Kampala, Uganda | THE INDEPENDENT | While the onset of season-long rains brought relief to drought-hit areas of Uganda, slum dwellers in Kampala are struggling to cope with constant floods and sewage runoffs.
Stephen Maniraguha, a resident of Mulago II Ward in Kamwokya says that the recurrent weather conditions are threatening public health in several homes around slums in Kampala as a result of blocked drainage systems, poor sanitation and hygiene.
Several households told URN that every onset of rainy seasons causes families in Kamwokya to suffer the effects of housing poverty. UN-Habitat defines housing poverty as ‘the individuals and households who lack safe, secure and healthy shelter with basic infrastructures such as piped water and adequate provision for sanitation, drainage and the removal of household wastes’.
Located in Kampala’s Kawempe Division, Kamwokya is a mixed residential and commercial area of the city that harbours a large number of small businesses like markets, restaurants, shops, and sports bars – many of them, upscale.
Floods and other dilemmas caused by heavy rains are a direct problem compounded by unguided rapid urbanization and limited capacity of urban local authorities to address this issue. Most of the informal settlements in Kampala lack storm-water drainage channels that are designed and built to engineering standards which are a major cause of flooding.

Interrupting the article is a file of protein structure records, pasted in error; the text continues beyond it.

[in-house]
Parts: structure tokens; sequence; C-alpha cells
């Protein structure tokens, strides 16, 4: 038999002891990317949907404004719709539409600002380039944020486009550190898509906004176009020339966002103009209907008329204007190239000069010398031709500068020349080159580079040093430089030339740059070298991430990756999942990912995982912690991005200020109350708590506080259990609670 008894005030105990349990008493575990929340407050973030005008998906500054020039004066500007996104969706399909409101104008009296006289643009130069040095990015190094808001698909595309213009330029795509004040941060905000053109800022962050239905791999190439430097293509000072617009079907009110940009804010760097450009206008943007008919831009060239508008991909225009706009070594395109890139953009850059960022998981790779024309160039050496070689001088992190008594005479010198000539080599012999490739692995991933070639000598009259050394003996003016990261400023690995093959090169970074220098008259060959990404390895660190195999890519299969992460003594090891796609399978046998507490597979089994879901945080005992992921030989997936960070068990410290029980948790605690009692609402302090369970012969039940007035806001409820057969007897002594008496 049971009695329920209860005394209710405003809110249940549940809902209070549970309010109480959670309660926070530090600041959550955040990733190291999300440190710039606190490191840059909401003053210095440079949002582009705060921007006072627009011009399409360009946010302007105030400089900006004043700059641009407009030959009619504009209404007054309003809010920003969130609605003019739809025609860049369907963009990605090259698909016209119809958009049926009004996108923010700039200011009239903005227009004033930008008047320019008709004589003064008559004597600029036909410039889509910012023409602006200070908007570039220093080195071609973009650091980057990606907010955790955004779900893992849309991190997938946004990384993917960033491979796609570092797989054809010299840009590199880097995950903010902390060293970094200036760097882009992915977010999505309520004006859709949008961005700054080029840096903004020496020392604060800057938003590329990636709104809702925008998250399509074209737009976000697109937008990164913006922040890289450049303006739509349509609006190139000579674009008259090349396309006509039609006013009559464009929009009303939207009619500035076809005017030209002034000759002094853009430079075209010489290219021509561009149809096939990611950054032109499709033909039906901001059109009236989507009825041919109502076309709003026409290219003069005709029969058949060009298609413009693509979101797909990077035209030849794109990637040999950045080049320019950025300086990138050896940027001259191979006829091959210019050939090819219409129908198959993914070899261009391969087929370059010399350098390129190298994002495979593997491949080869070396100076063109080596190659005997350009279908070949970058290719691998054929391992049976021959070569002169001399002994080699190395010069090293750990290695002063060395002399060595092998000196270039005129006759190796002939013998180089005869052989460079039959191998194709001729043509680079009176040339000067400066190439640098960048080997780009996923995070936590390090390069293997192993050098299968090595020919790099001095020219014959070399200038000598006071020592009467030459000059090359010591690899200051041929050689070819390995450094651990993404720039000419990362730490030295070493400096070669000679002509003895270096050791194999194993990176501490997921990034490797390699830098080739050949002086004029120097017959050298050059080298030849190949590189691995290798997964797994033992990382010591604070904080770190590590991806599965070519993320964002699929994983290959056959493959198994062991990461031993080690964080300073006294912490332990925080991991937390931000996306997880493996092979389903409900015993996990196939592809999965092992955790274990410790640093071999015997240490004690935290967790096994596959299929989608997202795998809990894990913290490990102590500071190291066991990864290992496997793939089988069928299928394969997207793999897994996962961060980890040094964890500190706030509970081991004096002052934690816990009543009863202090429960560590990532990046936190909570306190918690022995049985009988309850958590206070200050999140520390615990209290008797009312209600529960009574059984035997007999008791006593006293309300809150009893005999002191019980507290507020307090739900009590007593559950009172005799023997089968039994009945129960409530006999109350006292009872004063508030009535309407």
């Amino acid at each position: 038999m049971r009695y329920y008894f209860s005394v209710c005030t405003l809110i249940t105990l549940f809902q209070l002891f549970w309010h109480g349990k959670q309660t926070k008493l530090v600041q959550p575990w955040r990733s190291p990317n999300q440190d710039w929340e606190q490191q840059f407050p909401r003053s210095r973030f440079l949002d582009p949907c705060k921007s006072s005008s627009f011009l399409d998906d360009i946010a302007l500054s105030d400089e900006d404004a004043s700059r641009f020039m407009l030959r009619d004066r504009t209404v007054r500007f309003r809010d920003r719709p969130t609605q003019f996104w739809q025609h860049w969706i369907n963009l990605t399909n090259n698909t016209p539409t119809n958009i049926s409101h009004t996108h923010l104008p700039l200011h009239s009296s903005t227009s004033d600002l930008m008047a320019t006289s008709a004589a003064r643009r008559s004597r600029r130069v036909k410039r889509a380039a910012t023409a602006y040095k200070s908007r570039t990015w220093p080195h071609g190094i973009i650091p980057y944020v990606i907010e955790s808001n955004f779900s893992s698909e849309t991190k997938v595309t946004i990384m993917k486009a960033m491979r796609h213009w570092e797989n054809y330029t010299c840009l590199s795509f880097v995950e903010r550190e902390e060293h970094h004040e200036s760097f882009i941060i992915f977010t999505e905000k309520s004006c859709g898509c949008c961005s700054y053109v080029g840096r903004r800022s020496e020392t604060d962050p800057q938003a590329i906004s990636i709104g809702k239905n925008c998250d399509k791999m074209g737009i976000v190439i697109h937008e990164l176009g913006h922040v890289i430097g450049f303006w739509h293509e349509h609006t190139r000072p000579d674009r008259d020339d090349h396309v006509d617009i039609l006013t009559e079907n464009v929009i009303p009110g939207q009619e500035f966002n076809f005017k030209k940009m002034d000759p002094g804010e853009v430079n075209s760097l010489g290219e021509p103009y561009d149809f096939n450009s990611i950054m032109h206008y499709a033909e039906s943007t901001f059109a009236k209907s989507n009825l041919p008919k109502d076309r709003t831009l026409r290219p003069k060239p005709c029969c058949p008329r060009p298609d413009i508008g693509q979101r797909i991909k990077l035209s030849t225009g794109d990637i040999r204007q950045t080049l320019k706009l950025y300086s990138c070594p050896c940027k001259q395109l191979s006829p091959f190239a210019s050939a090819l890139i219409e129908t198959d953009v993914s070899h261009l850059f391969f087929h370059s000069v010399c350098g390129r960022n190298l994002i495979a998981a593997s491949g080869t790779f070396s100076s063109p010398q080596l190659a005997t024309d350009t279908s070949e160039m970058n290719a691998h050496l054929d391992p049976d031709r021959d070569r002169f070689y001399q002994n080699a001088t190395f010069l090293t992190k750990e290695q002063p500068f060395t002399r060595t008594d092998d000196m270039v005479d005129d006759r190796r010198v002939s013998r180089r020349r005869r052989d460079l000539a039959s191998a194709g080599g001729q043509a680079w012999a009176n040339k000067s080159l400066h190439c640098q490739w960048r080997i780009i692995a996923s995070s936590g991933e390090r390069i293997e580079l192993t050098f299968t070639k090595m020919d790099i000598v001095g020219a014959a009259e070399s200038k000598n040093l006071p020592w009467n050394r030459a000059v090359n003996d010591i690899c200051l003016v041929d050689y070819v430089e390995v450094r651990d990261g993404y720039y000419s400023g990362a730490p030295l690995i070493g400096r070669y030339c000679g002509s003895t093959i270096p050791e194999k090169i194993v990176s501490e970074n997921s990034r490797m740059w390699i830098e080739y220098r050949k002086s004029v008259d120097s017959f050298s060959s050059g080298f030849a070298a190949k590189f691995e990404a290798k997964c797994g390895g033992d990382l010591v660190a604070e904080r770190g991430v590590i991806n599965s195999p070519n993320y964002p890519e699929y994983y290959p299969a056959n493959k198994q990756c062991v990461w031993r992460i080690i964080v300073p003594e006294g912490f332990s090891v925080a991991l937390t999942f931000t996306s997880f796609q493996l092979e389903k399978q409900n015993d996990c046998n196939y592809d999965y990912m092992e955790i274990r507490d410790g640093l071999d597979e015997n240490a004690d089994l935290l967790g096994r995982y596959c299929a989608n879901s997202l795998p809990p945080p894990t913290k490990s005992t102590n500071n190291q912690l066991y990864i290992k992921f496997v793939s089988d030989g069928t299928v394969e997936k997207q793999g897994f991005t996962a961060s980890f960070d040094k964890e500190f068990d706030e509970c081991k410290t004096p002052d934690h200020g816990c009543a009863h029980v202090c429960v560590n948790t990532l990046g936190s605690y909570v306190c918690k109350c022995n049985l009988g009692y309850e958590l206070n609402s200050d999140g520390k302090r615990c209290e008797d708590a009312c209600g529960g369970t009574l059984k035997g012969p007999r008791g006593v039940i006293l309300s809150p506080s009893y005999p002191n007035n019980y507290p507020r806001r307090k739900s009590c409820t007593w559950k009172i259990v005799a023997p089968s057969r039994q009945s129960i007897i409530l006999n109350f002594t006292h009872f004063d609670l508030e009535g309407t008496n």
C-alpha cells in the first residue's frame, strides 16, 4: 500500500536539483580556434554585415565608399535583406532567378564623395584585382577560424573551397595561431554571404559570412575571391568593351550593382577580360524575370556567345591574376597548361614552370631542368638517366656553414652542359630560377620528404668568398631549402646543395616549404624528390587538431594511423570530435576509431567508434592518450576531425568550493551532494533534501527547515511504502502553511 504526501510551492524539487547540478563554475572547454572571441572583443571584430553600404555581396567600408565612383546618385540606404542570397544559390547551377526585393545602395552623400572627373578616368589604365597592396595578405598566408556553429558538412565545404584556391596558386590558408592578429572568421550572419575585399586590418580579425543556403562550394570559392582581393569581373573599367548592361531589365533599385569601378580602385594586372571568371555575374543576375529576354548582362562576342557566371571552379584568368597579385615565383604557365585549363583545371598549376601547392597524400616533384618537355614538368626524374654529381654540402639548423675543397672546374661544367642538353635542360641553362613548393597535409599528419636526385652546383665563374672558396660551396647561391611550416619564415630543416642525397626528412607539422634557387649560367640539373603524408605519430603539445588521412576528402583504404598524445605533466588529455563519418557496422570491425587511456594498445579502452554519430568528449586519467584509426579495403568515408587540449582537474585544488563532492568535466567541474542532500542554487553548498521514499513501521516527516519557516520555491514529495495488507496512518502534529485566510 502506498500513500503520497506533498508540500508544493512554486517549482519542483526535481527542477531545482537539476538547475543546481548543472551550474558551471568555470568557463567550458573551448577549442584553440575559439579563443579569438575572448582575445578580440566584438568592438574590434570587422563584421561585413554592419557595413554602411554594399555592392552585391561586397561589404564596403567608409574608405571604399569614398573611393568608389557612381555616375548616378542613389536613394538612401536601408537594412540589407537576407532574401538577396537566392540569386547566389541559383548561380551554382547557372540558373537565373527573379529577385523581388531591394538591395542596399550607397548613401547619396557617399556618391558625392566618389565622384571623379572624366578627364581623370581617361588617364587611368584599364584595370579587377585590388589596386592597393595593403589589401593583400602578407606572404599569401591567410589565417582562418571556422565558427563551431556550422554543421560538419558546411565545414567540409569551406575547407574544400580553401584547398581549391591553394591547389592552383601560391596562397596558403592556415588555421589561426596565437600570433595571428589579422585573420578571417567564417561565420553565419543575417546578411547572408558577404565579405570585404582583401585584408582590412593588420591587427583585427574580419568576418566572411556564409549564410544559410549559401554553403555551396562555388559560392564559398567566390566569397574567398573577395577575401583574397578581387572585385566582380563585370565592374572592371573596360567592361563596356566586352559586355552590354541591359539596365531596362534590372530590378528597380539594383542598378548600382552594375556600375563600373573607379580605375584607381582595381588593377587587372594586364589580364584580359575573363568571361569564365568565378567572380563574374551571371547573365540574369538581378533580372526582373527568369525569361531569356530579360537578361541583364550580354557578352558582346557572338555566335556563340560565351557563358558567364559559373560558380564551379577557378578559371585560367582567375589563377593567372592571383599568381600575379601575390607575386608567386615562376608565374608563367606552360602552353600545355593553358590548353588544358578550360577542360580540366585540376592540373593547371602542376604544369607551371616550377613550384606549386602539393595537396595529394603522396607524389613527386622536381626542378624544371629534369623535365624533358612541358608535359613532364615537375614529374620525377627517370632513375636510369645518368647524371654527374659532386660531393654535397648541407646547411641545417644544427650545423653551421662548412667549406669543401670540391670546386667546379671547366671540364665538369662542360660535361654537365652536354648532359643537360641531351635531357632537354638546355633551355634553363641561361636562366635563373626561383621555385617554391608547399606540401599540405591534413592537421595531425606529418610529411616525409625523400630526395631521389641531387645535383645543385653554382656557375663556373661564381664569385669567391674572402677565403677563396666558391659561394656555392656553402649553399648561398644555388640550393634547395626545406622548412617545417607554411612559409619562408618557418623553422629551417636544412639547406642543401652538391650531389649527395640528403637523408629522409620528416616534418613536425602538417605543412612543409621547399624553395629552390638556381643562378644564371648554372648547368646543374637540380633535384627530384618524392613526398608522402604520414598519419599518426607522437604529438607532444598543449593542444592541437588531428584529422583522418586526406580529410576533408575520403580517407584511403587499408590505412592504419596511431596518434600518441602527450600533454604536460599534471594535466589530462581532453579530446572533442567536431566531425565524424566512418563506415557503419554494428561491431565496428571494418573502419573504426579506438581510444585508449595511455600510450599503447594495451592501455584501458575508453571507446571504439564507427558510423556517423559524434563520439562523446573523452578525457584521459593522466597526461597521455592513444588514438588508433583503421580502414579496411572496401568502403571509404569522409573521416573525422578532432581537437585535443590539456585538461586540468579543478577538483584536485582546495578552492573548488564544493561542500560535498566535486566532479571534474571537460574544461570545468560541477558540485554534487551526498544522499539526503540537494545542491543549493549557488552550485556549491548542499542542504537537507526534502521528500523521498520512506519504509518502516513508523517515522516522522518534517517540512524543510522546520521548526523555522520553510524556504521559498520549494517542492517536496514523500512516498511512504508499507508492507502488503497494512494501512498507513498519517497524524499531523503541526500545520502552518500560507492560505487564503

Hilda Nakibuuka, a teacher at Kamwokya Primary School told URN that each time it rains; five families from the teachers’ quarters face hostile displacement as their rooms flood to capacity.
According to Uganda National Meteorological Authority (UNMA), the month of April marks the peak of the March to May “Long Rains” seasonal rainfall while March is normally associated with the onset of rainfall over most parts of the country.
The authority projects that rainfall outlook for April 2018 indicates that most parts of the country are likely to experience enhanced rainfall especially in western and mountainous areas of Elgon.
Overall, the April forecast indicates that most parts of the country are expected to have enhanced rainfall. However, the mountain areas of Rwenzori and Elgon plus the highlands of South Western Uganda are expected to receive above the average rainfall which might impact negatively to the communities in those areas.